(*Any garden blogger, vlogger, podcaster, or Instagrammer who follows our Instagram or is a member of our Facebook group. If you'd like to be considered or recommend someone for a Meet Our Community profile, email us.)


Dustin Gimbel


Dustin's ceramic sculptures
I’m a landscape designer and a ceramic artist, and in both areas I think of myself as a sculptor. I love the mild and subtle climate of coastal Southern California, where I garden. My Instagram is filled with pictures and videos of my home garden, clients’ landscapes, and my ceramic sculptures.

I tend to get wrapped up or obsessed with something and like to explore it from every angle. At any one time I am fixated on some topic. It can be about a family of plants, ceramic techniques, or cooking. I mean, how many versions of kimchi can one person make?! I used to resist these tendencies, but now I realize it’s just my way of learning.

I love gardening, and I’m usually planting a mix of drought- and heat-hardy shrubs, ornamental grasses, flowering perennials, and lots of juicy succulents. My fave plant at the moment is Casuarina glauca ‘Cousin It’, a plant as odd as the Addams Family. It has grassy, whip-like leaves that mound and spread and mound and spread, forming a bumpy, sculptural, deep-green, textural groundcover. It looks great in a pot or in a raised bed where it will cascade over the side in a pleasing way. ‘Cousin It’ is heat tolerant and well behaved, making it a California-friendly addition to the landscape.

Midcentury-style patio garden designed by Dustin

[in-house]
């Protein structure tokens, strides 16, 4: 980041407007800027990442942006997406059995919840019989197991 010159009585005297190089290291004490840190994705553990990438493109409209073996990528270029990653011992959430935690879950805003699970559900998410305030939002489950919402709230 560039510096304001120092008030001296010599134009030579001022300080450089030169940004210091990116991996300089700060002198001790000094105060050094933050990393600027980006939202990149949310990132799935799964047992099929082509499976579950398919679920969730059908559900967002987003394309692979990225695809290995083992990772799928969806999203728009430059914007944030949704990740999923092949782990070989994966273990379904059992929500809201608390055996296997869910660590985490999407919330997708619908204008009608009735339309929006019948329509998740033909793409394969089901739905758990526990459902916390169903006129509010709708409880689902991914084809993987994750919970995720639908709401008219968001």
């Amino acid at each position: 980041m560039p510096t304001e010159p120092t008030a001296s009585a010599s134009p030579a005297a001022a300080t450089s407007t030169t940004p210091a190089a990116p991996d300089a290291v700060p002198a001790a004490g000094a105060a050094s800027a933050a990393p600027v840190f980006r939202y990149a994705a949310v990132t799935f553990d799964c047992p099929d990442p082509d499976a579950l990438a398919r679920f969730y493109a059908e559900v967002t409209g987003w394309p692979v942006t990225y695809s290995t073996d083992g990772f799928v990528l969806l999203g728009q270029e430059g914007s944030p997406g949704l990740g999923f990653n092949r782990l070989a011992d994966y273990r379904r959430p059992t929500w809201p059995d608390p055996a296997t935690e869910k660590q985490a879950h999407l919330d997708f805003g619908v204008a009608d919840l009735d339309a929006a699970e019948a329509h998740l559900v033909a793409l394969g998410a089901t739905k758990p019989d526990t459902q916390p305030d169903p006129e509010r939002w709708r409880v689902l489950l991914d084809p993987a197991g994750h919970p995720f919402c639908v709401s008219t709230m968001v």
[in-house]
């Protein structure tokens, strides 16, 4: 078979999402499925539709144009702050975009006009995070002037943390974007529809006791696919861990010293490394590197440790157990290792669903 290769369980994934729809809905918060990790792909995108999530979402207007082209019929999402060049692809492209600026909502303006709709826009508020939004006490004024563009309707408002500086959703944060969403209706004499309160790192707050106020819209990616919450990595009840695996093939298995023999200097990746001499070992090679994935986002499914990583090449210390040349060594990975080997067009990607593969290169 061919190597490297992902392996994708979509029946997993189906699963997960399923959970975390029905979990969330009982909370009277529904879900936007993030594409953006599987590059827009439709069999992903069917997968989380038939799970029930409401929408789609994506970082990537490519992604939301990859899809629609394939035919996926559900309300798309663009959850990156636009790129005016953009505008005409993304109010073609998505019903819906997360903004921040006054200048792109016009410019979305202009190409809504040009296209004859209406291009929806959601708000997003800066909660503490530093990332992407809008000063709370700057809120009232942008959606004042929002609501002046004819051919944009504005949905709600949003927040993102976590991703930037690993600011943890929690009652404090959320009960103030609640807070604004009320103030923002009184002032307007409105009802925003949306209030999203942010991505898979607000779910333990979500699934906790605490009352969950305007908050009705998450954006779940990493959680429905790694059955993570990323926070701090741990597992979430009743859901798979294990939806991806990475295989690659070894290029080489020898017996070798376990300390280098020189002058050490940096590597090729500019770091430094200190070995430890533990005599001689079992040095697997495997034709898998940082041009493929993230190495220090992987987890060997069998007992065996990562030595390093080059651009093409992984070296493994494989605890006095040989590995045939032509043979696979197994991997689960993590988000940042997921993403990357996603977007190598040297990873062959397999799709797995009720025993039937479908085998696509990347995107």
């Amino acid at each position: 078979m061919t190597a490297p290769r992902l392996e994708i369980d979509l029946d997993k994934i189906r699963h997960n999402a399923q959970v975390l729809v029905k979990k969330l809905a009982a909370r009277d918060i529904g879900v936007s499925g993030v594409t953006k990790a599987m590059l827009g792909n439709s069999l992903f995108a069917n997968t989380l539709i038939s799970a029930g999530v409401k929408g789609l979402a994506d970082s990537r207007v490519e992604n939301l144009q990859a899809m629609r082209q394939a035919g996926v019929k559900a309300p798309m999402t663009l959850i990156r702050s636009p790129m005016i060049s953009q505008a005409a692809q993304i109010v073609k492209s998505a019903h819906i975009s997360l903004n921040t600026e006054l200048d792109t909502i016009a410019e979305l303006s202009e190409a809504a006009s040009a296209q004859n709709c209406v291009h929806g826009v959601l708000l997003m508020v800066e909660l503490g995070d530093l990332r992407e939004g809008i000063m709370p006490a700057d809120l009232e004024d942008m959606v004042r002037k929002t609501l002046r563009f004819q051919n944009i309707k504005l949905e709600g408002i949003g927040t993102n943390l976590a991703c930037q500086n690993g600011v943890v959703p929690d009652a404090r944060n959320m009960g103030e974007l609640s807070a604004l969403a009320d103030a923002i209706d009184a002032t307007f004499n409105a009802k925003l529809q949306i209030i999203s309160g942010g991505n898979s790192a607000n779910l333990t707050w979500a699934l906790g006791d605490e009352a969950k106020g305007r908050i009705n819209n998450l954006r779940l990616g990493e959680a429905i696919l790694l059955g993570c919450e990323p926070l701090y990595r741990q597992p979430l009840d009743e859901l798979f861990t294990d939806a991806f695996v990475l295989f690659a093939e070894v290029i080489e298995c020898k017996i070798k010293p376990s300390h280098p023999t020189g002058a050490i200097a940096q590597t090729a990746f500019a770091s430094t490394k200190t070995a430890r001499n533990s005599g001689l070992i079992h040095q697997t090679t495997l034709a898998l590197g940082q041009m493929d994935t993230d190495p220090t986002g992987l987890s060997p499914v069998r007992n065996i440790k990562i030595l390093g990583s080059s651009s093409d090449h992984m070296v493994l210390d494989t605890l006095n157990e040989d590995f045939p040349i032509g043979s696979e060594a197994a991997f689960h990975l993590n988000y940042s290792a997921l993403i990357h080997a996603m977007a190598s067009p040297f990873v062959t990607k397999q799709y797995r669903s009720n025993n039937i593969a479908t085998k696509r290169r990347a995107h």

in Long Beach, CA
I love many gardens in the U.S. and internationally, but The Huntington in San Marino, CA, is my favorite. You could spend a whole day walking the gardens. It has something for everyone. For me the highlight of any visit is the cactus gardens. It must have one of the best desert collections in the world and certainly the best in California.

My Los Angeles-based design firm is Second Nature Garden Design. I also have an online shop for my ceramic sculptures and pottery. If you’re in the area, you can see my ceramic art at SCULPTURA BOTANICA, a botanically inspired exhibition of more than 150 sculptures at Sherman Library and Gardens in Newport Beach, California, which runs through September 15, 2020.


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Thanks for sharing your work and gardening passions with us, Dustin!

All photographs courtesy of Dustin Gimbel.

Monday, August 10, 2020

Meet Our Community: Misti Little of The Garden Path Podcast

Let's get to know each other!

Since we're not able to meet up in person this year, let's meet online. Each week starting today, we're introducing a member* of our Fling community here and on Instagram, in their own words. We're excited to see what everyone's talking about and sharing with their followers!

*Any garden blogger, vlogger, podcaster, or Instagrammer who follows our Instagram or is a member of our Facebook group. If you'd like to be considered or recommend someone for a Meet Our Community profile, email us.


Misti Little



I host The Garden Path Podcast: Life Lessons and Conversations from the Natural World, which I created in late 2015 to fill a gap in the gardening podcast world. It began with conversations with friends and family and morphed into connecting with other gardeners and naturalists that I had long admired on social media.